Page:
WINSTON-SALEM, N.C. – A wave of political and social change swept across the United States during the late 1960s and 1970s.
Fifty years ago, at Winston-Salem State College, a group of 12 African-American women felt the time was right to begin a new campus group. One of the 12 Founders, Anita Chase explains.
"It was like a thirst, a need or a want. It filled a void that people were feeling," said Chase.
Women on campus wanted to connect and serve their community. They turned to Groove Phi Groove, an established all-male African-American group for help. The women named their organization Swing Phi Swing.
Swing Phi Swing is shorthand for empowerment. Member Willie Frazier explains what the group means to her.
"The comradery is wonderful, the ladies are wonderful," said Frazier. "Where you lack, someone else shines and that helps you shine because you get to learn from them."
Dr. Vanessa Diggs joined Swing Phi Swing during the 80s. Dr. Diggs was impressed by the group's dedication to community service. She didn't see the same level of commitment from other campus organizations.
"They wanted to go into poor neighborhoods and have feeding programs and clothing programs," said Dr. Diggs. "I am thinking 'Wow, they want to touch people like me.'"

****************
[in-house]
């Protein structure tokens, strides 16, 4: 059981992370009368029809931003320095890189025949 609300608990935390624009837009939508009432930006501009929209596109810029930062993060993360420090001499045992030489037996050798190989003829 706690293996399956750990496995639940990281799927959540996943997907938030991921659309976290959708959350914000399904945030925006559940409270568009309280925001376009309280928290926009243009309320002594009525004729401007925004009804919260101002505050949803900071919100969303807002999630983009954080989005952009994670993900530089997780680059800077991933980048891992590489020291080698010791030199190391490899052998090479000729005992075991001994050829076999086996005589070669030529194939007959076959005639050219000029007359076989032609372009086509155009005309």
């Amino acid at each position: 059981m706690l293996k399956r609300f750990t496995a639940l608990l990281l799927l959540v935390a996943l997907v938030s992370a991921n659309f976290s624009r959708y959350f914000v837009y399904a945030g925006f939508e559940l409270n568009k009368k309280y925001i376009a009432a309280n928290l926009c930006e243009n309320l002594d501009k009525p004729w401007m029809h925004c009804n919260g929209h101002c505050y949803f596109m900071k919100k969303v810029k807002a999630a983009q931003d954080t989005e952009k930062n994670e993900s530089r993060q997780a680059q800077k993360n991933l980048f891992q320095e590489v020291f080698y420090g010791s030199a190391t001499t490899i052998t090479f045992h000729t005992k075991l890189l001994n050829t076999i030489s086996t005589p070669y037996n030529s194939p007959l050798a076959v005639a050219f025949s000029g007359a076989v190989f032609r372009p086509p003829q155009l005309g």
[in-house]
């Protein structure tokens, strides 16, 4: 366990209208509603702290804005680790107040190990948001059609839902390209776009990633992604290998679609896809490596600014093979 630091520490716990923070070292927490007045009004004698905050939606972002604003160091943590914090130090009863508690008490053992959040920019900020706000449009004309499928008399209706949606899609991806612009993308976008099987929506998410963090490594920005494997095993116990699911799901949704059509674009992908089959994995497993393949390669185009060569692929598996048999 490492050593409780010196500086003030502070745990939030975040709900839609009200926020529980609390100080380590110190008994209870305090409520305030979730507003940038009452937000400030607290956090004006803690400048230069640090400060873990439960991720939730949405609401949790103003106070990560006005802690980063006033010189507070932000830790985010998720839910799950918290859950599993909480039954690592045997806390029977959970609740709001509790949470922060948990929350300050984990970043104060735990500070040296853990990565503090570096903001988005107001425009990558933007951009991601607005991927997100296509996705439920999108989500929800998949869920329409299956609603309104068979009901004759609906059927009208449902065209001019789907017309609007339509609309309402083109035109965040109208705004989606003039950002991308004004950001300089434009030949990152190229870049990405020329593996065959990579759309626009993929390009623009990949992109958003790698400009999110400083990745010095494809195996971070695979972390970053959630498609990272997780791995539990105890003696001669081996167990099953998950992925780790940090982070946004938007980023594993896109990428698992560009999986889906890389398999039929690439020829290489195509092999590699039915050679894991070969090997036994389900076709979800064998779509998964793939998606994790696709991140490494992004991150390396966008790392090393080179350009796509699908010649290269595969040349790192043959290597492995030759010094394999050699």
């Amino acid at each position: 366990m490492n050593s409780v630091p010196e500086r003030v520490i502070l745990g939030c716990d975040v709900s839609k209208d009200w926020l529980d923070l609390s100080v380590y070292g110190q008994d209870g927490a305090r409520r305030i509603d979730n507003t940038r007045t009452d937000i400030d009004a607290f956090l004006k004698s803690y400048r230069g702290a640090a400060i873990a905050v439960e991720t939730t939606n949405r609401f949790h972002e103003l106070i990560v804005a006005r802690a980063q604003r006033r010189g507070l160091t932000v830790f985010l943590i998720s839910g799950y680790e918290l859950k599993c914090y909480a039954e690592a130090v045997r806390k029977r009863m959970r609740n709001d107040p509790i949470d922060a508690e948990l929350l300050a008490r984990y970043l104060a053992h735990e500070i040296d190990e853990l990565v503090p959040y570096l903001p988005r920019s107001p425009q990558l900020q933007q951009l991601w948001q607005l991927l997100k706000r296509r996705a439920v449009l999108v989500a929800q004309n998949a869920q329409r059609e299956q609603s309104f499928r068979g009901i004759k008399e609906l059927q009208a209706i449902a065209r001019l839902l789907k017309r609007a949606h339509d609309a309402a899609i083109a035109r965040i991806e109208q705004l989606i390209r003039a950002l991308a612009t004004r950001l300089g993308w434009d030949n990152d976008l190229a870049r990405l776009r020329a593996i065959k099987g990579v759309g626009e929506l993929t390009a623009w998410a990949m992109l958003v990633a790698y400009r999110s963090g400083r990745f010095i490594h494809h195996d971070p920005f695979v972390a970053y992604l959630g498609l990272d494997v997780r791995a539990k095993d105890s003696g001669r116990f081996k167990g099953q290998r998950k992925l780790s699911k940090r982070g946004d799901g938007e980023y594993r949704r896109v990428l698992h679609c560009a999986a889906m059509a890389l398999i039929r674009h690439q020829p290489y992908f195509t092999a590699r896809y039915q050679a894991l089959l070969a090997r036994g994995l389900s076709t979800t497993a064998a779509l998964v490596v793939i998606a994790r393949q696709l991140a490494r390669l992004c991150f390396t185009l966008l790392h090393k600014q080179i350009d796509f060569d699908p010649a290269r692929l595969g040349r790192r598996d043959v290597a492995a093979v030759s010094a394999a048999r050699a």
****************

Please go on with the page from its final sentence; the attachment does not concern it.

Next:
Swing Phi Swing's message of academic excellence and service can now be found on over 50 colleges and universities.
From March 27 to March 31, Swing Phi Swing will celebrate their 50th anniversary in Winston-Salem. Over 600 people are expected to attend meetings, dances and perform community service. Della Rivers describes the feeling surround their 50th anniversary convention.
"When these ladies get together, it's like a dream come true," said Rivers. "You get up and they were all there. The love. It happened. That's what happens," Rivers added.
As the convention draws to a close, Swing Phi Swing will come together on campus at the very spot where the group was created.
A monument recognizing Swing Phi Swing's contributions to the community will be placed near the library.